The world is watching
Fair warning. This column will be cynical and pessimistic. And I am truly sorry.
Realistically, I cannot expect any better.
I absolutely love my home country, Mexico.
I am always hopeful that crime and violence there will slowly be reduced, that impunity will disappear, that socio-economic gaps will shrink and poverty will be eradicated, that corruption will become a thing of the past and that when you get pulled over by a police officer, bribing will cease to be an option.
And some days, I do believe things are getting better. When a major drug lord is captured it brings a smile to my face. When I see fearless journalism like the work done at the Zeta news weekly in Tijuana or listen to in-depth analysis and criticism in news shows, I briefly believe that things can get better. That debate can inspire change and that a lot of the crippling mentality around the country can change.
But there’s nothing like the disappearance of 43 college students to make you feel like not much has changed since 1968.
On Sept. 26, 43 students of the Rural Normal School of Ayotzinapa in the state of Guerrero, a rural community in Southern Mexico, were reportedly attacked and arrested by local police.
They have not been seen since.
It is believed police officers turned the students over to a criminal organization called “Guerreros Unidos,” or “United Warriors” in English.
The students’ arrest and subsequent turnover is alleged to be ordered by Jose Luis Abarca, the Mayor of Iguala, Guerrero – a city near Ayotzinapa – and his wife, Maria de los Angeles Pineda. The order came, Mexican media reports, after Abarca and his wife learned the students were planning to protest one of their events.
Soon after the students’ disappearance, Abarca took a leave of absence and he and his wife reportedly went into hiding. They were arrested Tuesday in connection with the disappearances.
The episode has sparked outrage throughout Mexico and around the world, with numerous peace organizations, including the UN, demanding the safe return of the students.
“The world is watching,” 136 students from 43 countries and five American universities said in a Youtube video.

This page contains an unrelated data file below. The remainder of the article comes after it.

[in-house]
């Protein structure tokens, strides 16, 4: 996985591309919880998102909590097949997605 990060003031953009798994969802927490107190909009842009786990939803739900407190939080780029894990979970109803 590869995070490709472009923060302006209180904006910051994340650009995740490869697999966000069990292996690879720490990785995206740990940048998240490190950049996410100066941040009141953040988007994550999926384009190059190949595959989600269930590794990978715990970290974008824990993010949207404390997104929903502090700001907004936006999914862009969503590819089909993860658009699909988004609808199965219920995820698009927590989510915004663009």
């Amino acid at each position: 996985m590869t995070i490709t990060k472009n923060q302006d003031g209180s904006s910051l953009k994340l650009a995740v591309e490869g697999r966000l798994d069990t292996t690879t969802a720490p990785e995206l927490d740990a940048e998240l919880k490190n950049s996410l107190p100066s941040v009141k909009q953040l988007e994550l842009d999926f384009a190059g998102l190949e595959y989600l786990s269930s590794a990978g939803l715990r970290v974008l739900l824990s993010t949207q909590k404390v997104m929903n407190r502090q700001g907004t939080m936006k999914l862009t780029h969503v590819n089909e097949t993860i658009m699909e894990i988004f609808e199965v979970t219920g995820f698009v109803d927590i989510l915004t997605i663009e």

The students, including people from Harvard, MIT, Boston University, Berklee College of Music and Tufts University, add themselves to countless of video protests popping up online throughout the world.
In Mexico, the slogan “Vivos se los llevaron, vivos los queremos,” “Alive they were taken, alive we want them back,” echoes throughout the country. However, many believe the students are already dead.
For many, the events bring back the haunting ghost of the Tlatelolco Massacre of Oct. 2, 1968, when military and police killed between 30 and 300 students.
Though international and national awareness is good, I find it hard to believe that any real progress will be made. The reality of Mexico in the past decade has been far bloodier than the possible student deaths represent.
Since President Enrique Peña Nieto was sworn in in December 2012, there have been nearly 58,000 homicides, according to the Zeta news weekly. During Felipe Calderon Hinojosa’s tenure, Peña Nieto’s predecessor, roughly 83,000 homicides were reported.
In addition, the last eight years have seen a radical increase in kidnappings, decapitations, dismemberments, women deaths, extortion and cartel-on-cartel violence.
So far, not even the most gruesome and highest-profile murders have represented any significant changes, as Peña Nieto’s figures reflect.
And honestly, it is no surprise, because though there has been a push since Calderon’s presidency to combat the drug cartels, there has been no real effort to fix the deeper-rooted problems that haunt Mexico. In that lack of change is where my cynicism lives, like a fungus in warm and moist conditions.
Efforts to solve the disappearance of the students are fueled by international shame more than true hunger for the truth. As much as I appreciate the solidarity people around the world have shown, I believe the real effort to find the students will only last as long as the international attention is placed on Mexico.
The main problem is what the allegations that the crimes were perpetrated by the state in collaboration with organized crime represent.
This entire episode represents many of the problems facing Mexico in a deeper sense. It shows the impunity in which criminal organizations operate, the level of corruption in government and the level of governmental infiltration from the drug cartels.
Furthermore, the infiltration of the drug cartels in society is about as strong as anywhere else. Their strong control over different populations throughout the country through intimidation, blinding amounts of cash and pure glamorization of the narco life is not soon to disappear.
As long as narco-corridos – songs that celebrate drug dealers, narco life and violence – remain popular, things will not change. As long as bribes are a normal part of life, and people keep sweeping violent news under the rug by pretending the situation is not as bad as the outside world perceives it, things will not change. As long as the belief continues that if the criminal organizations are left alone they won’t bother the rest of the population, things will not change. As long as people remain apathetic, afraid and inactive against the drug cartels and government corruption, things will not change.
The only comfort I can take from the national and international effort to voice outrage – and only if the students are found alive – would be in the only victory in the face of nearly a decade of defeats.
Forty-three breathing students are better than 43 buried students.
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